The Georgia Senate has voted in favor of a bill that would legalize online sports betting in the Peach State, but with the added requirement of a voter-approved constitutional amendment.

Last week, Senate Bill 386 was filed, which aims to regulate online sports betting in Georgia. The motion was quickly passed by the Senate and approved yesterday by a vote of 35-15.

However, this did not happen before senators added the amendment, which requires the support of 38 senators for the bill to pass. The change allows weather proceeds to be used for other purposes, including need-based scholarships.

Following Senate approval, the sports betting bill now heads to the Georgia House of Representatives for further discussion.

What’s in Georgia’s Sports Betting Law?

Key language in SB386 includes that the bill would cover online sports betting. Players must be at least 21 years old to bet and physically located in Georgia.

The Georgia Lottery Corporation would assume responsibility for regulating the market. This also includes the granting of licenses for online betting, which should run for five years.

Several types of licenses would be made available, the main one being a Type 1 license for online betting. Operators would have to pay $100,000 (£78,445/€91,925) and an annual renewal fee of $1.0 million to apply.

Type 1 license holders could work with an approved service provider. These providers would be required to secure a service license, which would cost $10,000 and incur an annual renewal fee of $100,000.

An additional vendor license would be offered for $2,000, plus a $20.00 renewal fee.

A total of 16 Type 1 licenses would be made available in Georgia, eight of which would be tied to professional sports organizations. In addition to a Georgia Lottery-affiliated license, an additional seven stand-alone licenses would be offered.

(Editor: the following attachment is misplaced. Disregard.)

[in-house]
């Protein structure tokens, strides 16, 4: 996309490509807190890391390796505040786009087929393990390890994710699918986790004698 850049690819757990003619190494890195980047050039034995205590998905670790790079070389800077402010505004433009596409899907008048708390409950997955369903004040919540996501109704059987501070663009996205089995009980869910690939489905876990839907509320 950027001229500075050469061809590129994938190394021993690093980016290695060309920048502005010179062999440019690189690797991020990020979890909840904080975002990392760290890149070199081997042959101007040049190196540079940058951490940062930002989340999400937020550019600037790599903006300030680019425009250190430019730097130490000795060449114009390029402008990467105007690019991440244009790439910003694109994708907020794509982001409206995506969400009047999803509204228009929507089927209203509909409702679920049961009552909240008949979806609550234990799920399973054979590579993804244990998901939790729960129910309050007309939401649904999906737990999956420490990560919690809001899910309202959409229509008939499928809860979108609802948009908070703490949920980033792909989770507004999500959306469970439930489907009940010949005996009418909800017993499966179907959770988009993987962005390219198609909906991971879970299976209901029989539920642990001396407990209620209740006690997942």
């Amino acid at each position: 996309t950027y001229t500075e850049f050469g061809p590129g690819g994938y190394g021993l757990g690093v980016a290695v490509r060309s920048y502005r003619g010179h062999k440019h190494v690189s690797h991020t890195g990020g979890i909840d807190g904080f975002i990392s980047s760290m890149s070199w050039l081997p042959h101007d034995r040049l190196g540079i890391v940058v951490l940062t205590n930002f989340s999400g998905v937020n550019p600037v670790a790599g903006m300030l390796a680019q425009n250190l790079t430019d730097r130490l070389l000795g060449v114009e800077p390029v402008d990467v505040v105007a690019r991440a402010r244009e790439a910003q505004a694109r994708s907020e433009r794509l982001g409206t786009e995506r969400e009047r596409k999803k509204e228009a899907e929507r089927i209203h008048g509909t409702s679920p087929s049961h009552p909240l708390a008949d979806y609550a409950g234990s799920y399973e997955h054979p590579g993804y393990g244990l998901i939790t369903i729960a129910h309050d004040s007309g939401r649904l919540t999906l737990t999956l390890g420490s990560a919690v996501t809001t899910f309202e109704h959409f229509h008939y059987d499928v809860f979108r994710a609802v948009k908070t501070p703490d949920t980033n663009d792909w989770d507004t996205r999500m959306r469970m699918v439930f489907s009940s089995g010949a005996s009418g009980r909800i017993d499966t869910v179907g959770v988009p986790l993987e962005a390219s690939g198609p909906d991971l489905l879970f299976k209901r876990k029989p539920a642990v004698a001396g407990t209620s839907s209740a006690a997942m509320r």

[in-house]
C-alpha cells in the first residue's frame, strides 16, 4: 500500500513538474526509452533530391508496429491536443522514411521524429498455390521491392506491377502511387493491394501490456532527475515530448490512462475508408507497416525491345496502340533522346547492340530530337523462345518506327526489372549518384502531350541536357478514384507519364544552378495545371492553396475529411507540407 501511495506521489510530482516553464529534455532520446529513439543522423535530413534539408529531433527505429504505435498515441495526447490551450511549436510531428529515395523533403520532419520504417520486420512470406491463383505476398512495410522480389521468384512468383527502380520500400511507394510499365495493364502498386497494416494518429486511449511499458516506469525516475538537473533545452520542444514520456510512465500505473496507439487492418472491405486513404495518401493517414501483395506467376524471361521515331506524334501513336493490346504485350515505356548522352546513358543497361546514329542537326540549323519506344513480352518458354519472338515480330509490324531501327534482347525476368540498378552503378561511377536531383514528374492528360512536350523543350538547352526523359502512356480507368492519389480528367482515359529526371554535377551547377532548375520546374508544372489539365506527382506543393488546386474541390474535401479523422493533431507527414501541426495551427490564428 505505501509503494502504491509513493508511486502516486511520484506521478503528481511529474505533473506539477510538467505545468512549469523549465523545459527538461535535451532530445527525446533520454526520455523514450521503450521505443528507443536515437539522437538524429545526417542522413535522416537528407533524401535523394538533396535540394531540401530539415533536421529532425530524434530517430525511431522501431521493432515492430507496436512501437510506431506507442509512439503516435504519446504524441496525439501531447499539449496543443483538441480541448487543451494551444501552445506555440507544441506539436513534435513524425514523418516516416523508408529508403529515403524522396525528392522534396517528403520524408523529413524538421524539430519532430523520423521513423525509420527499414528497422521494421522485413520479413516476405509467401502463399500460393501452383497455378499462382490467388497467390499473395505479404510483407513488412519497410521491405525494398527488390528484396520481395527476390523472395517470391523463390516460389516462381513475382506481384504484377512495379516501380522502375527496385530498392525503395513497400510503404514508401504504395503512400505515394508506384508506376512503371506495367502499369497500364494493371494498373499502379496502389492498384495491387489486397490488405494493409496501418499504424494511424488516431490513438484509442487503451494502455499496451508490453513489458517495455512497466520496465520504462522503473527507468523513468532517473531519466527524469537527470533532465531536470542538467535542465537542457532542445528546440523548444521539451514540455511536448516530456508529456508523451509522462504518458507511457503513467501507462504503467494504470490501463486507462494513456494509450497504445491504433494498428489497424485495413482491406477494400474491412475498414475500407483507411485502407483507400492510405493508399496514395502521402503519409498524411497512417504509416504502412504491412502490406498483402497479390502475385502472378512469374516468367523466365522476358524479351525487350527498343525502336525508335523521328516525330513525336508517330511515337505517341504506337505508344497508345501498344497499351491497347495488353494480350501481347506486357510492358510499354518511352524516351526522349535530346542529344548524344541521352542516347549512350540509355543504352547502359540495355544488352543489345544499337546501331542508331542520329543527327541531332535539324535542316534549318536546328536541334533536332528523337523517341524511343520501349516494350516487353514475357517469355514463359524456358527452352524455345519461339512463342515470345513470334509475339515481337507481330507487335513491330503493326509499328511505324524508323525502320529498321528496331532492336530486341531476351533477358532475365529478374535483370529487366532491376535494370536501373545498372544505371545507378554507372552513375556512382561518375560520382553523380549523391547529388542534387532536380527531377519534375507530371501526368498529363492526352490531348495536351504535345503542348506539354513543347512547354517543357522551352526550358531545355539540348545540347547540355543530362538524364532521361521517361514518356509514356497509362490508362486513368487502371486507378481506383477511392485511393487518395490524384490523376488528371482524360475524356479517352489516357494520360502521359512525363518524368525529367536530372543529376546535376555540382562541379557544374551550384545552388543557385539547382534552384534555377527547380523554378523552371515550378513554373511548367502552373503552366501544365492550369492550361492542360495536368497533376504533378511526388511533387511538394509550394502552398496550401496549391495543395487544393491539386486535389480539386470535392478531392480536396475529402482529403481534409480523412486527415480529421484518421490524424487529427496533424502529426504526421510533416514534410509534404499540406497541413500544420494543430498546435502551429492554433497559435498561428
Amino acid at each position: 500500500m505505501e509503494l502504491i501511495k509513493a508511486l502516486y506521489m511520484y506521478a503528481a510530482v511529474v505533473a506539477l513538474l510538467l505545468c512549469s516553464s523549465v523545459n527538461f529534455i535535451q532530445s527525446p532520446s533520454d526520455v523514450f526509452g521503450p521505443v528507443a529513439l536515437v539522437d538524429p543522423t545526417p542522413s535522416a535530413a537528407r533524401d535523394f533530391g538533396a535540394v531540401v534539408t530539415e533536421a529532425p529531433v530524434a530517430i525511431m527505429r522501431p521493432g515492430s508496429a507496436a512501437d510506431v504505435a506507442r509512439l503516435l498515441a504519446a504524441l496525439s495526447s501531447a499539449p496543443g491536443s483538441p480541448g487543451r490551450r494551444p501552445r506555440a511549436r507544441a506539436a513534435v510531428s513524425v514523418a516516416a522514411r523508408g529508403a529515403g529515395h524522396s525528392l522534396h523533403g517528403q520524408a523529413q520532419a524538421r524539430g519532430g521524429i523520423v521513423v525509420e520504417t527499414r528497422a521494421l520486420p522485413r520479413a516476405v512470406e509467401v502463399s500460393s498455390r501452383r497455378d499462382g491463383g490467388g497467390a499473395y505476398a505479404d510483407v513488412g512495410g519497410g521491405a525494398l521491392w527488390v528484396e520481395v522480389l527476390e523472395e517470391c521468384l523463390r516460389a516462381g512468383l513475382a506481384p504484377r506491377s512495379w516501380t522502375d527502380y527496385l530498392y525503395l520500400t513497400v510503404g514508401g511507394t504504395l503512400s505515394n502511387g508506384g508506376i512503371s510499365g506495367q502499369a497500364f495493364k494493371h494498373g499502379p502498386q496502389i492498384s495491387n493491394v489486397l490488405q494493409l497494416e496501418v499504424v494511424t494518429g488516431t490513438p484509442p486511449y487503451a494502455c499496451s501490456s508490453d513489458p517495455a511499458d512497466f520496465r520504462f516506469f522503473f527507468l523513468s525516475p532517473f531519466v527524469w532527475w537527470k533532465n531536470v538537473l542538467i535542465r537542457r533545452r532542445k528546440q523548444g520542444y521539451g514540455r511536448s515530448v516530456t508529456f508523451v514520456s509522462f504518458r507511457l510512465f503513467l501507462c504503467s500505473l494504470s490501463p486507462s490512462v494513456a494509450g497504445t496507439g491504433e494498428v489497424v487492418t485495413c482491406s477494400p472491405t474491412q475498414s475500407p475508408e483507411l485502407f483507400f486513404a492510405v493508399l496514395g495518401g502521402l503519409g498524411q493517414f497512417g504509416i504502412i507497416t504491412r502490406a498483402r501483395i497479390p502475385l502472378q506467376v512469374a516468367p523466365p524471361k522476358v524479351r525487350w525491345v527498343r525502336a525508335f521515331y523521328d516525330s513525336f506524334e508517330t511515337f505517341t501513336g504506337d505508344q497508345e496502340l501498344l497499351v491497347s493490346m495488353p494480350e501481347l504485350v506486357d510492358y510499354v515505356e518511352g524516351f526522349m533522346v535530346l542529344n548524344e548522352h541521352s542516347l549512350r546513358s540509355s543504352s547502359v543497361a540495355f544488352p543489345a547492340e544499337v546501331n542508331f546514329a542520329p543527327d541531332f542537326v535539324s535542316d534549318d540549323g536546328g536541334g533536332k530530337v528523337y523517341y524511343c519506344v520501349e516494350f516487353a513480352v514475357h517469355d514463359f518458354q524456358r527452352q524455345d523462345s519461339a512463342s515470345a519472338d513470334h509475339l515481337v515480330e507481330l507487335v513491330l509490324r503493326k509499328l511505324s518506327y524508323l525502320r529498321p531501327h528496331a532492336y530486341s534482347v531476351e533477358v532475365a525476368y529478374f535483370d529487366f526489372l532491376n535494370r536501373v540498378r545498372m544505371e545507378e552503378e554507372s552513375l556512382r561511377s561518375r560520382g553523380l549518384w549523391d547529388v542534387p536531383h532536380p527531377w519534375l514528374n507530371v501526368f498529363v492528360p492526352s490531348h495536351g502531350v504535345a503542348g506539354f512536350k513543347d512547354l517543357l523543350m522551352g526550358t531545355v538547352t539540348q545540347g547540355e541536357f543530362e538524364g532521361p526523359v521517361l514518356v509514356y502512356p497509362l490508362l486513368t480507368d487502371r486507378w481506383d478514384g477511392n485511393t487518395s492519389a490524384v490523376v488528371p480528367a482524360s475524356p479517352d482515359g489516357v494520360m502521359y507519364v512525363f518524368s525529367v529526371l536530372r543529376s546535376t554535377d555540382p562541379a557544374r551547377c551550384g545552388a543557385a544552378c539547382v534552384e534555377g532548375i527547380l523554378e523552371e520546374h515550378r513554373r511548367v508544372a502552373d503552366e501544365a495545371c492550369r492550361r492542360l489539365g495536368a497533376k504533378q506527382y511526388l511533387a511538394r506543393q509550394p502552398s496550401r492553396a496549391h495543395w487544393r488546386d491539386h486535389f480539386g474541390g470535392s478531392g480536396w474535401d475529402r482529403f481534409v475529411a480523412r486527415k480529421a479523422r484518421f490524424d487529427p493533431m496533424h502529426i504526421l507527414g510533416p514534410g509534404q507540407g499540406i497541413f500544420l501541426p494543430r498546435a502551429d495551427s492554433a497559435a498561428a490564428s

As for taxes, Type 1 license holders would pay a tax rate of 20% of adjusted gross income from online sports betting in Georgia. This tax would be paid monthly.

The bill would take effect once signed by the state’s governor.

What else is happening in the Peach State?

SB 386 isn’t the only online sports betting bill coming this year. Another bill was reintroduced to the Senate last month.

Senate Bill 172 was filed in Georgia in February last year by State Senator Bill Cowsert, but ultimately failed. The bill has since returned and remains largely unchanged, although its goal is still to legalize sports betting.

The bill differs from SB386 in that it would allow online and retail betting. The number of licenses offered is not limited, several license types are suggested.

There is no specific information about the tax rate. However, the bill requires an annual privilege tax to be imposed on adjusted gross revenue from online sports betting.

This consists of 25% of the adjusted gross income from combination bets, proposition bets and live bets and 20% of the adjusted gross income from all other sports bets.

If passed, the bill would come into force on January 1, 2025. However, unlike SB386, it still has to go through the Senate phase.